Yes I’ve tried most of these and while they’re decent standard aloeswood sticks, I tend to prefer sticking with higher end sticks or heating aloeswood pieces like Baieido’s Hakusui.

    >I don’t know if incense is worth that price that Kyara Kokoh is. have you tried it?

    No, but would love to some day. I think Baieido is one of the best of the incenses companies so my expectations would be very high for the Kokoh.

    -I am not saying everyone should burn $100 incense but you can get great stuff under $20 like Baieido’s Kaiunko which I love.

    I agree very much on this incense, it’s on the same level as many other incenses 2 or 3 times its price.

    As for cost, it’s definitely a real factor, but you really do tend to get what you pay for and the pleasure of high end incenses really does outweigh the much cheaper brands, especially if one has a taste for aloeswood, which I’m not sure is always friendly to western noses. I’ve found with incense over time that the best deals even if you do have to put out cash tend to be the larger rolls, anything from Kyukyodo Sho-Ran-Ko to the high end Shunkodo rolls might cost you $100-$150, but once you get that stock, the rolls last for a very long time and you’re not holding back as much as you might for the 35 stick Shoyeido rolls.

    As for the mark ups, it would definitely be interesting to know how much of that goes on, given the new (for the US) lines that have come through Scents of Japan which are not only significantly less expensive than some of the major companies but of similar quality.

    Thanks for the kinds words. – Mike

  6. Kohdude said,

    February 15, 2008 at 9:21 pm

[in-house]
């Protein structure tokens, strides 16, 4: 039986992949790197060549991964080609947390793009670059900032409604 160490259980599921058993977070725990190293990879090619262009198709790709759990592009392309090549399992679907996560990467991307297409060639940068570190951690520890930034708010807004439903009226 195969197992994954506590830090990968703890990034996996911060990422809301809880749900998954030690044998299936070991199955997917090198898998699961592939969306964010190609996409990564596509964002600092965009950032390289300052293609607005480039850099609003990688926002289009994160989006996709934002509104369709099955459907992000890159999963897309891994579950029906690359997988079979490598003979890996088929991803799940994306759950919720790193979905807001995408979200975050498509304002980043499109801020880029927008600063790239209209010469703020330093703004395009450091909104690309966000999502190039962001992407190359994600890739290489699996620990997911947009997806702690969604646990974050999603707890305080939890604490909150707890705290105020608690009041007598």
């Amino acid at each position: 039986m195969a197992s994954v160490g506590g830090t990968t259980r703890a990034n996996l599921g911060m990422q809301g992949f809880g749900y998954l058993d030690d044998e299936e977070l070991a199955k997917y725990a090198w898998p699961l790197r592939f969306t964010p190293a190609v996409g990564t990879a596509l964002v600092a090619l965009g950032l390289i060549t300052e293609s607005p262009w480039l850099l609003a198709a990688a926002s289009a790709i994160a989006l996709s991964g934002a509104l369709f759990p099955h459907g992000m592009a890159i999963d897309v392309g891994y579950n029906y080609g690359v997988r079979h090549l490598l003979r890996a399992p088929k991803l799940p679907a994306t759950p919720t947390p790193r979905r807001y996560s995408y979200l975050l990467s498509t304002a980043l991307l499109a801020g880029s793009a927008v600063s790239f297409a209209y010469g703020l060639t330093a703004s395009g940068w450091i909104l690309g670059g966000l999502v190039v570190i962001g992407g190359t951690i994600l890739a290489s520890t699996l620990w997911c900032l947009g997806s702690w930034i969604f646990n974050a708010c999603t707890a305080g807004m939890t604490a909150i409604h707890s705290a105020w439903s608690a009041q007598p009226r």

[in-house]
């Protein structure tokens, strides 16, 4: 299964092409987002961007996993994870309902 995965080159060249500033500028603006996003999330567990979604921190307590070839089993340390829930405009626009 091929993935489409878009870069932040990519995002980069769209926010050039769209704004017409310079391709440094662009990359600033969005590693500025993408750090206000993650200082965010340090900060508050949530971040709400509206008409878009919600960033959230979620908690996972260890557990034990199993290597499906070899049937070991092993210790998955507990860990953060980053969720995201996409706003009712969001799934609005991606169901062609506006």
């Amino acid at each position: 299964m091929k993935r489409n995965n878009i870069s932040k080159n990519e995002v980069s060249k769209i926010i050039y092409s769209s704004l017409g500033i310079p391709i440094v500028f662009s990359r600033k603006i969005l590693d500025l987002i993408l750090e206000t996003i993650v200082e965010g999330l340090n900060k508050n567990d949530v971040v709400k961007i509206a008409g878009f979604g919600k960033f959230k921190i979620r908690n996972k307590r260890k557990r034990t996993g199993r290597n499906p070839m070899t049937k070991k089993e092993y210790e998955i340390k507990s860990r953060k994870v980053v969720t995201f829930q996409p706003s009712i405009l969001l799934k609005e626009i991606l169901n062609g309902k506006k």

how on your top ten list’s have you never had Baieido premium’s like Koh En or Koh Shi Boku they are sensational? they are pricey , but no more than Shoyeido premium’s, stick for stick and I find them somewhat higher end. have you tried ecclecstacy’s pure aloeswood highend stuff like the pv73 or the one in small red tubes with the open end on it. they are great and only about $10 to $12 a tube for ten to fifteen sticks. they are probably the best Vietnamese pure sticks on the market but I have only seen it at Ecclecstacy.if this stuff came from Japan it would be twice the price. I some times question some of your top ten selections,but some selections seem on point.I know you have tried Baieido premiums , but what is your reasoning for not giving them top ten recognition? is it that you have not burned much of it , I understand by the price? I still have not had a chance to experince Kyara Kokoh. I don’t know if incense is worth that price that Kyara Kokoh is. have you tried it? definately give Ecclecstacy a chance because they have stuff nobody else does. calling them is the best thing to do. David is a really nice guy and knows incense. they have sampled me almost anything I wanted to try and have been very generace when other place’s would only sample this or that kind of stuff. yes they do sometimes take a little while on orders but it has been well worth it. the selection is the best going and the prices are good. I look forward to your next review ,I am going to try Tennendo’s Enkuu-Horizon ,Shunkodo’s Ranjatai,Kunmeido’s Hein Koh and Minorien’s Fuuin Kyara.I pretty much only burn high end stuff and that is why I want to try these high end brand’s.I couldn’t see any of them surpassing Koh En or Koh Shi Boku but I would like to see if there is something out there as extraordinary,I doubt that there is but it is worth sampling different brand’s. thank you for your review’s on the newer availible high end brand’s . I am curious to see if they match up to the old standard’s like Baieido and Shoyeido. you seem to know your incense,so I look forward to future reviews. It is nice to come across someone who appreciates high end incense and not just another person I meet that feels Nag Champa is supreme and scoffs at the prices I will pay for incense. I guess it is like people who drink orange juice from concentrate and think it is good even though they have had fresh squeezed ,because they usually rationalize with price still knowing the fresh squeeze is more pleasing,but they are too cheap and they depribe them selve’s of the pleasure. I have found some people very much this way with incense. They love what I have burned but unwilling to not be cheap. I am not saying everyone should burn $100 incense but you can get great stuff under $20 like Baieido’s Kaiunko which I love. I am sure you would agree about this , with the regard to price. My favorite sandalwood is Shoyeido’s Kyo Nishiki and it is very inexpensive and it took me years of testing sandalwoods to conclude that.I find bang for your buck Ecclecstay’s pure aloeswood stuff would be hard to beat for pure aloeswood incense and I have tried many. A dollar a stick for that kind of quality is well worth it,being if it was Japanese it could be alot more money,and buying boxes of it makes it even less expensive. a lot of Japanese things are a prestige racket especially incense, but it is difficult to not acknowledge quality. it is the price that is questionable because they gear it toward wealthy people, just like overpriced wine. it’s trying to milk the wealthy with something that has been deemed prestigous and the product gets majorly marked up. most Japanese high end premium lines should be at least half their price, but alot of wealthy people believe if something is not pricey it is not that great, so the people buy into the scam.I worked in Beverly Hills so I know what I am talking about. you could mark up anything and tell them this is great and they would buy it because if it was expensive they would believe it must be great because it is expensive. so it just goes to show you price isn’t always a strong determiner even though some incense is magnificant that is pricey. it mostly is price gouging even though the ingredients are good, it is taking advantage of people if they are aware of it or not. keep it up with the reviews…. nice job!!!!!